Twisted grids hang as ‘wall objects,’ two-dimensional renderings of time and distance. “They are something between painting and tapestry, not always woven things but textile wall-hangings,” she states. We can only guess what they have been shaped on. What exists now is data in this form. In a way this is measurement, but seems closer to reading, more intimate and nearer to the body. It is a series of interpretations of data that lead to a deeper understanding of something by looking at it in many different ways or from many different angles. They map the terrain, the movement of the body passing through and within it, seeking to understand it or better yet to relate. They allude to site, to specific places at which Frantzen has actually been.
Discovering new places through residencies holds an important role in Frantzen’s practice. While in New York on a three-month residency in 2013, Frantzen wanted to develop a relationship to the urban landscape. She chose the city as theme, but the Manhattan skyline quickly morphed into the outline of mountains in the setting sun. “Which is more impressive, the nature of buildings or nature itself?” she asks. This question reflects a desire to familiarize oneself with your environment, a desire for some form of belonging: to be able to read your world, to be a part of it somehow, and to understand your interaction with the public realm as an important facet of identity. In Svalbard in 2016, Frantzen began drawing millimeter paper by hand. Living at the edge of civilization in the company of scientists from around the world, Frantzen started incorporating their tools and research methods within her artistic practice. This is echoed in the discovery of grid cells by Edvard Moser and May-Britt Moser in 2005, for which they were awarded the Nobel prize in medicine. Grid cells are thought to form an essential part of the brain’s ability to orient oneself, in place and memory. This discovery slipped easily into Frantzen’s research, though she learned of this long after developing the grid technique in her work. She says, “It naturally became part of it. It all fell into place.”
When asked, she betrays that she brings a small patterned textile with her everywhere. “It’s pocket-sized,” she laughs. The main grid form is quite large. It’s a tool specifically formatted for essential fieldwork, to gain a large enough sample of the world around her. Though much of the exhibition at Babel is based on the grid, other patterns have filtered into new possible readings. They come from textile designs from all over the world, simplified into black and white repetitions of simple geometric shapes. Some come from batik sources, others from sources much closer to home, Trøndelag’s very own Hannah Ryggen. It is a small homage to where Frantzen is now, as artist-in-residence for two months at Lademoen Kunstnerverksteder. Some patterns resemble traditional handcrafts, bedlinens or other home furnishings. These new patterns, too, bridge the historical divide of easy categorization, as craft objects because they are tools for use, but as fine art objects on exhibit in a gallery. They then reflect back to craft as fine art objects because they are tools in use.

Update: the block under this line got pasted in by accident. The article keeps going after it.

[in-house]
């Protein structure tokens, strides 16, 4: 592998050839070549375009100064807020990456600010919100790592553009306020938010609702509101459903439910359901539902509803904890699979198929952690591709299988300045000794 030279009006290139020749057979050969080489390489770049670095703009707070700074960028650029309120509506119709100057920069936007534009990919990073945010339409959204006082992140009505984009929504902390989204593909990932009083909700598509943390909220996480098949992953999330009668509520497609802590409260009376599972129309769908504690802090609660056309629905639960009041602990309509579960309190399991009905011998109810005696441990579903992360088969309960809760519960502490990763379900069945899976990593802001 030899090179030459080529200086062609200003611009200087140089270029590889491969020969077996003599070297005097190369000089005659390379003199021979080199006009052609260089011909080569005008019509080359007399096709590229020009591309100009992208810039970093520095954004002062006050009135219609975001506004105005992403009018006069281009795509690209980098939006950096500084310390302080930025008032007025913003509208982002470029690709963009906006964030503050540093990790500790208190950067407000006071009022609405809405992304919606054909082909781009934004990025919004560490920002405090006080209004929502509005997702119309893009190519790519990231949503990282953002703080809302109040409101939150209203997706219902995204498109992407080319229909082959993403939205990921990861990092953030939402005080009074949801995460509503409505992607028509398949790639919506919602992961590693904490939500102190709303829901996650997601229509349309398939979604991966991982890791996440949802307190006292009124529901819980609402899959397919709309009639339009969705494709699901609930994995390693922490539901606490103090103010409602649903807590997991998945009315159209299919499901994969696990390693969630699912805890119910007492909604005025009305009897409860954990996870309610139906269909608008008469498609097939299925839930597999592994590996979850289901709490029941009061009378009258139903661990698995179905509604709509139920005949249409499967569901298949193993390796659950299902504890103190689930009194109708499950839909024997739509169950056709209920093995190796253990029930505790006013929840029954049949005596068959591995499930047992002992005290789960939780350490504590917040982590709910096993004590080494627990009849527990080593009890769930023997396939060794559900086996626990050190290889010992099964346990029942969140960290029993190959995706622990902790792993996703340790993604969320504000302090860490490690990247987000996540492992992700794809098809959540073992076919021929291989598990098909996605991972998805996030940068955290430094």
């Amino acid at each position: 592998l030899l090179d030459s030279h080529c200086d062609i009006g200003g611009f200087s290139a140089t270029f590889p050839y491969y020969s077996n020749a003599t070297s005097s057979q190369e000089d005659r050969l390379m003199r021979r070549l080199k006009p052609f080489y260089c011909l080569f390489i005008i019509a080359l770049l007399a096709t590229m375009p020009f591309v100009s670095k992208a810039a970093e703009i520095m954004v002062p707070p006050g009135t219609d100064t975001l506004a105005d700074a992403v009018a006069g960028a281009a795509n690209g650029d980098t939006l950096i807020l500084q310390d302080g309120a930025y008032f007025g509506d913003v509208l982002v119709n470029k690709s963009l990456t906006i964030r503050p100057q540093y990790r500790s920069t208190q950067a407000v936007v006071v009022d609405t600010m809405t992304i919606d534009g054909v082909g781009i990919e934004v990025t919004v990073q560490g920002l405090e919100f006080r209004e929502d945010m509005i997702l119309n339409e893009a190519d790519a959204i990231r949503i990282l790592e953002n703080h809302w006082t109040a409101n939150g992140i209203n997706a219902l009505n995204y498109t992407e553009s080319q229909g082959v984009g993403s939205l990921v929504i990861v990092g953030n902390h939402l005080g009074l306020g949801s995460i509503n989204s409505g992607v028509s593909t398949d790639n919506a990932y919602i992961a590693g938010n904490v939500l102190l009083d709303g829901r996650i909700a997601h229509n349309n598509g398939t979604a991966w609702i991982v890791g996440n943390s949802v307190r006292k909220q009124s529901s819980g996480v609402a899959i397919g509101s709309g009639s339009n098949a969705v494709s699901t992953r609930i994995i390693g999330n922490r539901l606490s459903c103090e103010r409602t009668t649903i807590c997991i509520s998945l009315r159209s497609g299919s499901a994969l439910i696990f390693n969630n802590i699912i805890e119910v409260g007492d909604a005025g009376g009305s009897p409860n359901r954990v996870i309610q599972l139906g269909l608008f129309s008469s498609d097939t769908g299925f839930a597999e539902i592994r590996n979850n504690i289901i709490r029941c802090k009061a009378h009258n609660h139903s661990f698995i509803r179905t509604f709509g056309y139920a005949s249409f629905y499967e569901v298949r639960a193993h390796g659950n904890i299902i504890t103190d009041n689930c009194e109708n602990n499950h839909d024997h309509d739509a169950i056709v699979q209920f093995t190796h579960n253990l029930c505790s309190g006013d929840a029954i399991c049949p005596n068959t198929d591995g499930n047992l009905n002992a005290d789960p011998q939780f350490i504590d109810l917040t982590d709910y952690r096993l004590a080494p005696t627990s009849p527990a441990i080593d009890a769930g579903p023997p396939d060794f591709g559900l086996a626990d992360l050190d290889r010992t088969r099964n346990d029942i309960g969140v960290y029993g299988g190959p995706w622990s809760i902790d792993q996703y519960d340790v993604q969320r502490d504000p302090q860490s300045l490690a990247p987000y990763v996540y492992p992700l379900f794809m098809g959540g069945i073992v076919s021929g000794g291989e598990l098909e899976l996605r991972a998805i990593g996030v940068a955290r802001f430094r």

Frantzen’s practice manifests traditionally distant virtual technologies as art. Often, things are measured by comparison to the natural world. Light as a feather, heavy as a rock, tall like a mountain are all relational tools based on collective experience. The relevance of pure data disappears in the result through the creative interpretive process. Frantzen makes room for new perspectives to emerge, for multiple readings to arise. It is a translation between science and art. The topography of the land is revealed through the creasing and folding of the flattened patterns. “It’s as if the virtual world has fallen into nature,” she states. “But how much pattern do you need to see the movement?” The exhibition Some places I have been is a warm reading of a cold approach. It alludes to the body traversing landscape. It situates the physical body of the artist within a set of locations in which her research tool has been applied. It speaks to memory and place. It is telling that these objects are not only meant to be looked at, but practically to be put to use. Almost all of the textile samples have been used as tools, visible in the traces of earth and stone and sand left on them. The close tie to phenomenological experience makes art objects almost into tangible experiences – the colours of the sunset of Manhattan or Norway reflecting off the walls behind floating grid textiles-come-art objects. It is as if we could be there, too, or anywhere, through a memory of a lived relationship to form and site and sun.